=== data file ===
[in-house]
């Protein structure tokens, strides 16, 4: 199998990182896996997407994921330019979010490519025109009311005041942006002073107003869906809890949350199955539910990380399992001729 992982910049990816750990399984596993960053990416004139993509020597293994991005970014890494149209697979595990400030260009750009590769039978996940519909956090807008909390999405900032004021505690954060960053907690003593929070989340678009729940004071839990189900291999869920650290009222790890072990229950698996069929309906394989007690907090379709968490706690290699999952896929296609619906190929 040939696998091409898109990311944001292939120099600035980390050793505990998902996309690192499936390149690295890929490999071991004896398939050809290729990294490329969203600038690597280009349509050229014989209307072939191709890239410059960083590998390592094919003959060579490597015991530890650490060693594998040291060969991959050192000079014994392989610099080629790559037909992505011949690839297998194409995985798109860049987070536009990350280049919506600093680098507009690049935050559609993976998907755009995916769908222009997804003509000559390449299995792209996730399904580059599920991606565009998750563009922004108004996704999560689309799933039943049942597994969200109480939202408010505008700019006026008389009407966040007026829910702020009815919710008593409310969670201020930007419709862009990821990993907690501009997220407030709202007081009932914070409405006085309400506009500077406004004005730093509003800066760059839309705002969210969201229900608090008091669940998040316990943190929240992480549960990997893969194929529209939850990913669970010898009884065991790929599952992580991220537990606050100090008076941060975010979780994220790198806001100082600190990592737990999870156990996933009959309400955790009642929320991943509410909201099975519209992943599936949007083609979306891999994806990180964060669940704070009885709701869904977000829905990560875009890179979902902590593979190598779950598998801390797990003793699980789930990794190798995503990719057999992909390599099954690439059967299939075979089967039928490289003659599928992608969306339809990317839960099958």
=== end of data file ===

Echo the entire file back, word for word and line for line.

[in-house]
């Protein structure tokens, strides 16, 4: 199998990182896996997407994921330019979010490519025109009311005041942006002073107003869906809890949350199955539910990380399992001729 992982910049990816750990399984596993960053990416004139993509020597293994991005970014890494149209697979595990400030260009750009590769039978996940519909956090807008909390999405900032004021505690954060960053907690003593929070989340678009729940004071839990189900291999869920650290009222790890072990229950698996069929309906394989007690907090379709968490706690290699999952896929296609619906190929 040939696998091409898109990311944001292939120099600035980390050793505990998902996309690192499936390149690295890929490999071991004896398939050809290729990294490329969203600038690597280009349509050229014989209307072939191709890239410059960083590998390592094919003959060579490597015991530890650490060693594998040291060969991959050192000079014994392989610099080629790559037909992505011949690839297998194409995985798109860049987070536009990350280049919506600093680098507009690049935050559609993976998907755009995916769908222009997804003509000559390449299995792209996730399904580059599920991606565009998750563009922004108004996704999560689309799933039943049942597994969200109480939202408010505008700019006026008389009407966040007026829910702020009815919710008593409310969670201020930007419709862009990821990993907690501009997220407030709202007081009932914070409405006085309400506009500077406004004005730093509003800066760059839309705002969210969201229900608090008091669940998040316990943190929240992480549960990997893969194929529209939850990913669970010898009884065991790929599952992580991220537990606050100090008076941060975010979780994220790198806001100082600190990592737990999870156990996933009959309400955790009642929320991943509410909201099975519209992943599936949007083609979306891999994806990180964060669940704070009885709701869904977000829905990560875009890179979902902590593979190598779950598998801390797990003793699980789930990794190798995503990719057999992909390599099954690439059967299939075979089967039928490289003659599928992608969306339809990317839960099958």